Starting with San Francisco aiming an opium ban at Chinese immigrants in 1875 to cannabis bans in British colonies such as South Africa in the early 1900s, all the way to the current situation in the U.S. as shown in this Brookings Institute article, “How the War on Drugs Damages Black Social Mobility.”

Anslinger was a well-known racist, someone who would no doubt have taken pride in the impact of his harmful legacy. It is this very legacy that has ruined the lives of countless people in ways we can’t even begin to grasp.

As we move to embrace responsible cannabis use, we say finally: our nation is ready for healing.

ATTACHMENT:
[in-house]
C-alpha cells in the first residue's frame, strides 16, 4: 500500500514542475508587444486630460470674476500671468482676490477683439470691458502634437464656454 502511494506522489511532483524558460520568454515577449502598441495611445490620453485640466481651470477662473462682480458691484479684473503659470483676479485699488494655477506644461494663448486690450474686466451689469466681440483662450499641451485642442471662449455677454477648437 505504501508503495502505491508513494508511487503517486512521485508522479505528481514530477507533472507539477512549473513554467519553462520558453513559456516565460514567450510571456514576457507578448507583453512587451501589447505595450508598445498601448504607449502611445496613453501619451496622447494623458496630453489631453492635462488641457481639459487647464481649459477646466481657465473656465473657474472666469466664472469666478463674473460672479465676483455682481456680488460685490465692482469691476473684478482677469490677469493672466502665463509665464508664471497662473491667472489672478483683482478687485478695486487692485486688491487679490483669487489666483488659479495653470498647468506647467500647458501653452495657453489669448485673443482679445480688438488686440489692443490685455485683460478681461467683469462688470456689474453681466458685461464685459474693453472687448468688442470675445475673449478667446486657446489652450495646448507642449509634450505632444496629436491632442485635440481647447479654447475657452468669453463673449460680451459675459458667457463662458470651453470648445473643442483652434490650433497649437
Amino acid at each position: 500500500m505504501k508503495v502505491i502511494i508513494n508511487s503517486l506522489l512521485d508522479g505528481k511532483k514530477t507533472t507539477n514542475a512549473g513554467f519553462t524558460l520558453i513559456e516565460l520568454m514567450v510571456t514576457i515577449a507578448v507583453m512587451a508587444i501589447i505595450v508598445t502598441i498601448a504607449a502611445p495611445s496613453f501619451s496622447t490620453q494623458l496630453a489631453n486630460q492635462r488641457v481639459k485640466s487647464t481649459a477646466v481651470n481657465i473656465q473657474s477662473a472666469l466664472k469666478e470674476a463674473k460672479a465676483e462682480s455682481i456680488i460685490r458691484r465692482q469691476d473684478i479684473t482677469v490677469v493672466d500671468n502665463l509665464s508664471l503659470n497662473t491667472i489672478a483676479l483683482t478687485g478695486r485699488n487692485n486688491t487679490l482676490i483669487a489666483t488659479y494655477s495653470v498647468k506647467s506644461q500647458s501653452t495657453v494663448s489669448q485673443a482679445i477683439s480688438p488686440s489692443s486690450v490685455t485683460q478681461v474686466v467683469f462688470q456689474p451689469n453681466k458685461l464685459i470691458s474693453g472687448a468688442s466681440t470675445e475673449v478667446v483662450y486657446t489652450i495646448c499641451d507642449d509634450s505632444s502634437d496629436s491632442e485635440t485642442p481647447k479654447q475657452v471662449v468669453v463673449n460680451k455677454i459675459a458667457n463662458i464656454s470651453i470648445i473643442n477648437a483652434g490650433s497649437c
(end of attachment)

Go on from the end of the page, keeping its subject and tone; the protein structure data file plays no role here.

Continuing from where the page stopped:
Are We Ready for Change?

Cannabis has a long history of slander deeply rooted in public perception. Working to change that perception is no easy task.

Yet when we look at the dubious origins and aftermath of cannabis prohibition we see a disappointing tableau of social injustice.

As with any social issue, we must strive to discover the basis of our understanding to determine if it’s the right foundation on which to build and utilize our methodologies going forward.